Based on the experimental observations and our previous realizations, a radical-mediated reaction mechanism was postulated (Fig. 2). Initially, the interaction between MnCl2, TMSCl, and the hypervalent iodine reagent led to the high-valent MnV–Cl species a,19 which could single-electron oxidize cyclobutanol to cyclobutoxy radical dvia complex b and concurrently released the MnIV–Cl species c. Tautomerization of radical d generated the open-chain alkyl radical e, which was subsequently intercepted by the MnIV–Cl species c to eventually furnish the γ-chlorinated ketones.

image file: c6qo00443a-f2.tif
Fig. 2 Plausible mechanism.


An efficient manganese-catalyzed ring-opening chlorination of cyclobutanols is described. The reaction demonstrated broad functionality tolerance, furnishing a range of γ-chloro alkyl ketones and medium-sized benzocyclic chlorides in synthetically useful yields and exclusive regioselectivities. The advantages of this protocol include mild reaction conditions and employment of inexpensive catalysts and reagents, making it a practical approach for the production of γ-chlorinated ketones.

Experimental section

Cyclobutanol 1 or 3 (0.20 mmol, 1.0 equiv.), MnCl2·4H2O (0.02 mmol, 0.1 equiv.), and IBX (0.40 mmol, 2.0 equiv.) were loaded in a flask which was subjected to evacuation/flushing with nitrogen three times. CH3CN (1.0 mL) followed by TMSCl (0.60 mmol, 3.0 equiv.) was added to the mixture via a syringe and the mixture was then stirred at 50 °C (or 25 °C) until the starting material had been consumed as determined by TLC. The mixture was extracted with ethyl acetate (3 × 10 mL). The combined organic extracts were washed by using brine, dried over Na2SO4, filtered, concentrated, and purified by flash column chromatography on silica gel (ethyl acetate/petroleum ether) to give the product 2 or 4.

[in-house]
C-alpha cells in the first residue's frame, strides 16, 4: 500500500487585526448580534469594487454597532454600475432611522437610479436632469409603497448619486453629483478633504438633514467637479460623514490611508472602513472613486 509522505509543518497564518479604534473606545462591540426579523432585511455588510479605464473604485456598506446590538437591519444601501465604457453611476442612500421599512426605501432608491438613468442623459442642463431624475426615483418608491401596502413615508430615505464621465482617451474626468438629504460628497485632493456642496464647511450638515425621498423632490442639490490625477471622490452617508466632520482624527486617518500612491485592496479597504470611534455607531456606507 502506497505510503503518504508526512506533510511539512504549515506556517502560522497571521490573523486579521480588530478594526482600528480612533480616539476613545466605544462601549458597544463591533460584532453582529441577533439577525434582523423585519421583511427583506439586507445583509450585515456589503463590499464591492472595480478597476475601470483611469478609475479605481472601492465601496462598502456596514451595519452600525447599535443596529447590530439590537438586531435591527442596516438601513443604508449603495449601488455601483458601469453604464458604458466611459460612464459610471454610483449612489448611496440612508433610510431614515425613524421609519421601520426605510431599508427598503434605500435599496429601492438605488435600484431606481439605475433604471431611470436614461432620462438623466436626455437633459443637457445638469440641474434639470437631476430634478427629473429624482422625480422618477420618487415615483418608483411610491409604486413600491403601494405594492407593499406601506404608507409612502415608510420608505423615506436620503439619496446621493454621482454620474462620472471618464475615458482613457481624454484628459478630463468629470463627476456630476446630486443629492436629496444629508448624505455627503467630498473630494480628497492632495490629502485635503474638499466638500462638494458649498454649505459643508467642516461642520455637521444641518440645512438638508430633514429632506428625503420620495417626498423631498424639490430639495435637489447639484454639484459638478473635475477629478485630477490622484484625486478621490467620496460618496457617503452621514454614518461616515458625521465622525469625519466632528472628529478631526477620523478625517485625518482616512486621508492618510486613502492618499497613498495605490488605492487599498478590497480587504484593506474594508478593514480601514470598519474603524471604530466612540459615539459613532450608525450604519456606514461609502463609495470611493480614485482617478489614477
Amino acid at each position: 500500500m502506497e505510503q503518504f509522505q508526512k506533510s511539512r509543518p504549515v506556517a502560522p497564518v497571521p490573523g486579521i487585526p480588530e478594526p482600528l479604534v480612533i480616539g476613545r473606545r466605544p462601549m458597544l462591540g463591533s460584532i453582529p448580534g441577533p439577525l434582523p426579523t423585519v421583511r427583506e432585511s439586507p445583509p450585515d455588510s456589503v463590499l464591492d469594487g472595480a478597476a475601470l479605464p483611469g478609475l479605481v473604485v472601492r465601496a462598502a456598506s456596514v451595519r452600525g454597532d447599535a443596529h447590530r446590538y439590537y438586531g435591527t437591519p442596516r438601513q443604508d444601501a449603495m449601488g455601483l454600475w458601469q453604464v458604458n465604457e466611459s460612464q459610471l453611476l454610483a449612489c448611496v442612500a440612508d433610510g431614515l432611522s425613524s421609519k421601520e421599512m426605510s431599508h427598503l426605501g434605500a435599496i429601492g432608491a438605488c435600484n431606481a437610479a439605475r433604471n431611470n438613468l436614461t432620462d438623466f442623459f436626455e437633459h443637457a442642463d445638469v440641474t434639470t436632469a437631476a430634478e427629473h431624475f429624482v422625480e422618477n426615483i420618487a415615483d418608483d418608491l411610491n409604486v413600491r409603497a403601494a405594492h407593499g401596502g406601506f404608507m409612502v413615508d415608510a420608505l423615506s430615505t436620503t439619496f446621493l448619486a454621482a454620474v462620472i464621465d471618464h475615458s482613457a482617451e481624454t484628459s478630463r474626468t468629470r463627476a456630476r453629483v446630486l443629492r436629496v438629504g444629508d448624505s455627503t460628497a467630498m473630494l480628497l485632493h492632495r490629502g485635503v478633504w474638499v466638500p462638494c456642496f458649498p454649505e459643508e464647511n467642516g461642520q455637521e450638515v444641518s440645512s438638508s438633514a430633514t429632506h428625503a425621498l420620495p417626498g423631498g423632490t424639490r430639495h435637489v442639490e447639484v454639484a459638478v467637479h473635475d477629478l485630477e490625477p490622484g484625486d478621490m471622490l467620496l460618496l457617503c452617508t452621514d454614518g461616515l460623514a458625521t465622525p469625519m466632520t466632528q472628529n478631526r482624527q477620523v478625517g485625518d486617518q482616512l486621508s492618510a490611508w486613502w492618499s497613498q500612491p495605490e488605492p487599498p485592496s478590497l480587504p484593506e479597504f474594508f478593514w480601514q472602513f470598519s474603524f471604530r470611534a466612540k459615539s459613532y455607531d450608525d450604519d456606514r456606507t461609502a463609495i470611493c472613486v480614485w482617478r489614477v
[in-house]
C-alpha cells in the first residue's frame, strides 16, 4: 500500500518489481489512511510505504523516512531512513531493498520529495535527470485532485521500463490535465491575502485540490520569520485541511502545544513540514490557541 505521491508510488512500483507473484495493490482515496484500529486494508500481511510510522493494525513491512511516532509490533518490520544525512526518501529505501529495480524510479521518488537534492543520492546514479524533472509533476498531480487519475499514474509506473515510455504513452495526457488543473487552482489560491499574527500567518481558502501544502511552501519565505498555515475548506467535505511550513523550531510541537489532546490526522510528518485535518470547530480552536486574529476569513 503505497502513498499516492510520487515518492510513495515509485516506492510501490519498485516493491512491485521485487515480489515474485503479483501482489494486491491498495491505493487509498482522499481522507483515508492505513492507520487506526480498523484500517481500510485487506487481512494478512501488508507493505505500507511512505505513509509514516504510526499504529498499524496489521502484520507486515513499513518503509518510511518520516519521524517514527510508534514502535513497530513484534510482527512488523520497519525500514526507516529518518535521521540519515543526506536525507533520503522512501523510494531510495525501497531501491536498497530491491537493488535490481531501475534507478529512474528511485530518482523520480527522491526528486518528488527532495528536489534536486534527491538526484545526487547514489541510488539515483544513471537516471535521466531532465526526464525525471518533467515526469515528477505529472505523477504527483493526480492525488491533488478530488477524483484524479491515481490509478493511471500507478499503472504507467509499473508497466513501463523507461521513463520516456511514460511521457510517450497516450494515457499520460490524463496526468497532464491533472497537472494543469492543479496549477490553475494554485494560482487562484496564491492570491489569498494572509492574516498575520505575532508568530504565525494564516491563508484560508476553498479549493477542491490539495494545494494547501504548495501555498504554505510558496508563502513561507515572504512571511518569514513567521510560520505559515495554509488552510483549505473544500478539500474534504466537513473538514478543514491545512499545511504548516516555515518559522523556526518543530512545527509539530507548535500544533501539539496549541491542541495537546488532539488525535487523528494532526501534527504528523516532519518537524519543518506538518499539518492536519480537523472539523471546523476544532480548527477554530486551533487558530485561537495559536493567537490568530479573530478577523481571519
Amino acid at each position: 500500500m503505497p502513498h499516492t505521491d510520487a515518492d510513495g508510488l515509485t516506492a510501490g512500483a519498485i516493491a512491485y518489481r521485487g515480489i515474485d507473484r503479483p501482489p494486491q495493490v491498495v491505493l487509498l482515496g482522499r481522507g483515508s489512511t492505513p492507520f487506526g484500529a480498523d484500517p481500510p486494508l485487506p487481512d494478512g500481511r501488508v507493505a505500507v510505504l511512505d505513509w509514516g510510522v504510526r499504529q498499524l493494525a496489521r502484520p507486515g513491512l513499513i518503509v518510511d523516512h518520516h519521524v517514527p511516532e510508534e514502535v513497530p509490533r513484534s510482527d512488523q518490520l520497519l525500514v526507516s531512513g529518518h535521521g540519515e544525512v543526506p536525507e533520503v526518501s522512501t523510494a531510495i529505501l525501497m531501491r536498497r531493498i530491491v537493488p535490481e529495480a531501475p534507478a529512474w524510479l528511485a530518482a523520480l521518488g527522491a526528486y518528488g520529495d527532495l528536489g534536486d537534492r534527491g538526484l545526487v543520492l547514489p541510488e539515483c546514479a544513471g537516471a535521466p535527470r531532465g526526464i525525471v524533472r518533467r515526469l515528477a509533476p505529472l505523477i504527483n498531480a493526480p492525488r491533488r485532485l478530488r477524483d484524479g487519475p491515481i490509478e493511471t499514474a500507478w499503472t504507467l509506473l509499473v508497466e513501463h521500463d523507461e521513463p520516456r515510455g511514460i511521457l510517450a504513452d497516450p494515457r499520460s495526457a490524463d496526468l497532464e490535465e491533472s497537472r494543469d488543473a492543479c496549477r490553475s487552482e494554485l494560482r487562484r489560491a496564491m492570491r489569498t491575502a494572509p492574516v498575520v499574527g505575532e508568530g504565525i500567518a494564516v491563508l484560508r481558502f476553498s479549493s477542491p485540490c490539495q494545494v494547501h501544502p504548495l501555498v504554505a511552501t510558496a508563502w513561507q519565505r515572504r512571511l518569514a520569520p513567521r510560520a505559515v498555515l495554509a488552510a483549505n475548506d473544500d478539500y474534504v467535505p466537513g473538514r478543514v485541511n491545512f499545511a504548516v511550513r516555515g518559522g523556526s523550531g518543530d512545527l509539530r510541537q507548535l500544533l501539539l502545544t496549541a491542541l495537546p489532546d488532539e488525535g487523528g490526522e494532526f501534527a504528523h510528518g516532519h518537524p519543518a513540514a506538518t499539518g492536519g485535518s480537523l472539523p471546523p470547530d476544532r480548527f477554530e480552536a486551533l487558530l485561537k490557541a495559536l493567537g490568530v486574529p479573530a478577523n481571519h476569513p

Conflict of interest

The authors declare no competing financial interests.


C. Z. is grateful for the financial support from Soochow University, the National Natural Science Foundation of China (Grant no. 21402134), the Natural Science Foundation of Jiangsu Province (Grant no. BK20140306), and the Priority Academic Program Development of Jiangsu Higher Education Institutions (PAPD).

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Electronic supplementary information (ESI) available. See DOI: 10.1039/c6qo00443a